Chicago Cubs Rumors: Shohei Ohtani deciding between Cubs or Los Angeles Dodgers?

The Chicago Cubs appear to be in the thick of the sweepstakes for superstar free agent Shohei Ohtani as he may be deciding between the Cubs or Los Angeles Dodgers.

Aug 26, 2023; New York City, New York, USA;  Los Angeles Angels designated hitter Shohei Ohtani (17)
Aug 26, 2023; New York City, New York, USA; Los Angeles Angels designated hitter Shohei Ohtani (17) / Wendell Cruz-USA TODAY Sports

The Chicago Cubs may already be a finalist for superstar free agent Shohei Ohtani.

It's become clear that the Cubs do indeed have a serious interest in signing Ohtani this off-season but on Saturday, Bruce Levine of 670 The Score furthered the rumor.

For much of the past two years, it has seemed inevitable that the Dodgers would be the suitor for Ohtani. The Dodgers inquired on a possible trade for Ohtani during the past two Major League Baseball Trade Deadlines and the overwhelming expectation has been that the 2023 American League MVP will be signing with the primary Los Angeles team this off-season. For that reason, the Dodgers should still be considered the favorite to sign Ohtani.

But, the Cubs' chances to sign Ohtani may be stronger than originally believed at the start of the off-season. For as much star power as Ohtani, he also respects his privacy and that could be an advantage for the Cubs considering the tight-lipped nature in which the front office operates under president of baseball operations Jed Hoyer.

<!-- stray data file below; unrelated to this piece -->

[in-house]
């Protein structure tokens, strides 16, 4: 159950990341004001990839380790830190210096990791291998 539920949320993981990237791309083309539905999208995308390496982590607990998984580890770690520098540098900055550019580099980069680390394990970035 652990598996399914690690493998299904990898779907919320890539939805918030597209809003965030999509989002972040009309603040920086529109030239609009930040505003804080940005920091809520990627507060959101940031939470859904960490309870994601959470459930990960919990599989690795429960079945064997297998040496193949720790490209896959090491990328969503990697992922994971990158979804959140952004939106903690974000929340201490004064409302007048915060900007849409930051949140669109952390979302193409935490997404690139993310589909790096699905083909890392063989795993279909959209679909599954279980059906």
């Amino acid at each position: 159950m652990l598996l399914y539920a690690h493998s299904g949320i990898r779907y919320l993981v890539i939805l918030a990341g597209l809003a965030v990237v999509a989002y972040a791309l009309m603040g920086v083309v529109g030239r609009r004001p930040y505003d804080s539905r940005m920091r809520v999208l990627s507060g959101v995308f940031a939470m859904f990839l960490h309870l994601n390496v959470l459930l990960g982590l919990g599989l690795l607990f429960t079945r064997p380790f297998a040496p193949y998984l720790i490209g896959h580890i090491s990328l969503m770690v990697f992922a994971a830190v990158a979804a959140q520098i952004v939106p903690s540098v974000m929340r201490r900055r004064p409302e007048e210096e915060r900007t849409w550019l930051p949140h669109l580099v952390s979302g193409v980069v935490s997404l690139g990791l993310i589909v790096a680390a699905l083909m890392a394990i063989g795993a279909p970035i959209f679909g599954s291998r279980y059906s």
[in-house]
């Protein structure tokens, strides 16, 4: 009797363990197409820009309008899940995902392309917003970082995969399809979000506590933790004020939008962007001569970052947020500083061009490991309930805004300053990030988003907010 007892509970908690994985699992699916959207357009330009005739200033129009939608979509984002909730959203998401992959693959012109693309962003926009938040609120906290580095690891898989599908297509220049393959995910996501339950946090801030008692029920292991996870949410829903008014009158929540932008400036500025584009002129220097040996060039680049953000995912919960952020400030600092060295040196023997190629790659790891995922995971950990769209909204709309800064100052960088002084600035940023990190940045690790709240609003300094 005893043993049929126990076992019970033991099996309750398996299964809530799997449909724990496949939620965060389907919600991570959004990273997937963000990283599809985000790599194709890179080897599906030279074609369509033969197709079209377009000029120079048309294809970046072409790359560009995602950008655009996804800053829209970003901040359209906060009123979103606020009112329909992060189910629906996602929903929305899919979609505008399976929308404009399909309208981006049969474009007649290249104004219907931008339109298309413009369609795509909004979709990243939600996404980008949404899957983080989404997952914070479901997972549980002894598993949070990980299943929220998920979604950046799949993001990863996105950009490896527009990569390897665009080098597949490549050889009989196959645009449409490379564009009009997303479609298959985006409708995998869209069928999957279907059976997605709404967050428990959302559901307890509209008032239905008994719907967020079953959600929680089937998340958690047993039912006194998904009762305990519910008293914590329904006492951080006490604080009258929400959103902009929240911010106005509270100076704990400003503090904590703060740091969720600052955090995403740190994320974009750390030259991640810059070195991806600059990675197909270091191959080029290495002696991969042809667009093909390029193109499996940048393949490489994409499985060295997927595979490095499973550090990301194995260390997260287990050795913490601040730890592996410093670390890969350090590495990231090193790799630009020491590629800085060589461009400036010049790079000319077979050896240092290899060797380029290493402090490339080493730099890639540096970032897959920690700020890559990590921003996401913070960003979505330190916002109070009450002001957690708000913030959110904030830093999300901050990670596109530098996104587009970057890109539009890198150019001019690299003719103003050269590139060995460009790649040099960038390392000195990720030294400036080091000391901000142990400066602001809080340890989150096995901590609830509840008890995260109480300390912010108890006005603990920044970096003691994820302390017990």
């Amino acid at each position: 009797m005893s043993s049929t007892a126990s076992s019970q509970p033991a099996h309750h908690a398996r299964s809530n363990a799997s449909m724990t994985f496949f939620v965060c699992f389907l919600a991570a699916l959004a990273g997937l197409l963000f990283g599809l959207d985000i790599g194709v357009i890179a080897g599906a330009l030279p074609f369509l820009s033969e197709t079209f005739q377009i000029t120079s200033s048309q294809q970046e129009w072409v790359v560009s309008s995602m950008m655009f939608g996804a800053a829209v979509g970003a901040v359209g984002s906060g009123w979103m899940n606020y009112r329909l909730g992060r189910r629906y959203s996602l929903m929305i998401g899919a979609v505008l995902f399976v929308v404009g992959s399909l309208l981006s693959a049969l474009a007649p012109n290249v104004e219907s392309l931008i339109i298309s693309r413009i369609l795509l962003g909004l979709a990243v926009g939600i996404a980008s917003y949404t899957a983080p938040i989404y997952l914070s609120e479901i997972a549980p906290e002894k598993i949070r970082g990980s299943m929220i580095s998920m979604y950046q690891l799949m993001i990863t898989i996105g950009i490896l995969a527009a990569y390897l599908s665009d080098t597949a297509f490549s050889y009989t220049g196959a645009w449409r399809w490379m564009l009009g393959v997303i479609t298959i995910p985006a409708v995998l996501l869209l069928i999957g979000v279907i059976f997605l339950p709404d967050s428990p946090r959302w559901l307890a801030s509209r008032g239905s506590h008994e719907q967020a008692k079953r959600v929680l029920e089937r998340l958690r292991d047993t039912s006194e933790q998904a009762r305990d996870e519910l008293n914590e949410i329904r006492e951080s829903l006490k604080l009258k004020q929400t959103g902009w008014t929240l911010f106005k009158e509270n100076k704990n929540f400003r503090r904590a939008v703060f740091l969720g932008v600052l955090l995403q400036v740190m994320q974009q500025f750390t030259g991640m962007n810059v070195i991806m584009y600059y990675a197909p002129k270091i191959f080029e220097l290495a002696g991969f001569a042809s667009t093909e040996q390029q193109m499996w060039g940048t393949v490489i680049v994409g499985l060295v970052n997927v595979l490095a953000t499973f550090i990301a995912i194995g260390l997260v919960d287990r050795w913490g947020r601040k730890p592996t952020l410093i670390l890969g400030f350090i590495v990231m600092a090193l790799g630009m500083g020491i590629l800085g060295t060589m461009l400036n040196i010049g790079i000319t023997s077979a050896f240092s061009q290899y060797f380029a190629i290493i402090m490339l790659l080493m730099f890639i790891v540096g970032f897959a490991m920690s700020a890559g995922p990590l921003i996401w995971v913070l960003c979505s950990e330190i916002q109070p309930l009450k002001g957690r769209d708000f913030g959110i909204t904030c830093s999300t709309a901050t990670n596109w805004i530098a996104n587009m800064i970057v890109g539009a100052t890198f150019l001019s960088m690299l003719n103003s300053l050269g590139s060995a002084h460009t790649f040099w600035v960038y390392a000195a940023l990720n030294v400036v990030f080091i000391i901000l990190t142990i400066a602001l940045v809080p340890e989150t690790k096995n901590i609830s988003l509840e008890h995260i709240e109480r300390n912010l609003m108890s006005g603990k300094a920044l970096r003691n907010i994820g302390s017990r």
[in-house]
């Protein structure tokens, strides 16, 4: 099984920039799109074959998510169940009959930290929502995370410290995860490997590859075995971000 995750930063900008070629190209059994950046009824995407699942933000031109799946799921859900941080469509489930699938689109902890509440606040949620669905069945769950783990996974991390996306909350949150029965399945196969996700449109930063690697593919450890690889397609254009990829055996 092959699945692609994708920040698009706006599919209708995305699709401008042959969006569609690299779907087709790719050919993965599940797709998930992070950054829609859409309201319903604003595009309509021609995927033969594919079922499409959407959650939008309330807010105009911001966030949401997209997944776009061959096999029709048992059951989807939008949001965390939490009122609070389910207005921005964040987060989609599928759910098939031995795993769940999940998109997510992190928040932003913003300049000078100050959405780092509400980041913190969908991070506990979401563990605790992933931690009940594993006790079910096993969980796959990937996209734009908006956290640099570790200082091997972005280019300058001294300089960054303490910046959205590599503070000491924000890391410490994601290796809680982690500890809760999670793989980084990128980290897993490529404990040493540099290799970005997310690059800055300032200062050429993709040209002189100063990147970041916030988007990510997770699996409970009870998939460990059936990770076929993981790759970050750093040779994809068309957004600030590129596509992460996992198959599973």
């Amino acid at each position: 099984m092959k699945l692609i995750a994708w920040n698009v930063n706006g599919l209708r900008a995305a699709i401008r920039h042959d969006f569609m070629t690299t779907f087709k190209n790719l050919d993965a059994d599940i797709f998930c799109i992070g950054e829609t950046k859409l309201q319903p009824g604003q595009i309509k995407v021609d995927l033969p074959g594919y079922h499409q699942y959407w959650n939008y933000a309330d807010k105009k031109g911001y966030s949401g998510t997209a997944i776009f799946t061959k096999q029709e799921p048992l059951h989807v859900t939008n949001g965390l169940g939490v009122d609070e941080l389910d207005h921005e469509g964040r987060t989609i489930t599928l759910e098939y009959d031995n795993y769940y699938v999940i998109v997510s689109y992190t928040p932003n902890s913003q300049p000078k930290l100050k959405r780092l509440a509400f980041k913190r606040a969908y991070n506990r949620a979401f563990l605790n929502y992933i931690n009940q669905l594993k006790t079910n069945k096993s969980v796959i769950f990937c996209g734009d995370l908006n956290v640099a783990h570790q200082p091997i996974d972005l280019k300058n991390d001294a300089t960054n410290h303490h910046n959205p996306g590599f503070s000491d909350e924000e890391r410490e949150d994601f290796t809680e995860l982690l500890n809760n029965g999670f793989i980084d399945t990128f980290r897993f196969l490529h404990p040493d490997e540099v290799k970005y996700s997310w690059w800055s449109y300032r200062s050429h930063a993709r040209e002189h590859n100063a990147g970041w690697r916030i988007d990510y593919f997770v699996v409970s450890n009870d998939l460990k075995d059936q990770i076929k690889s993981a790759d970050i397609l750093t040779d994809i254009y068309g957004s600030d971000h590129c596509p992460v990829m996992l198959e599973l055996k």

The pushback to the Cubs not signing Ohtani has been the idea that the team has shied away from signing the type of contract that the superstar will command this off-season.

While that certainly is true, Ohtani does not fall into the same category as the top free agents in previous off-seasons. Ohtani is a unicorn and while he may land a deal around $500MM, the reason why the Cubs may be willing to go to that length is because of the follow-up that Levine offered. The type of revenue that Ohtani would generate for the Cubs would be unprecedented and the $100MM that Levine mentioned likely isn't even taking into account the global impact. There is an exception to every rule and for the Cubs' off-season spending practices, Ohtani is the exception.

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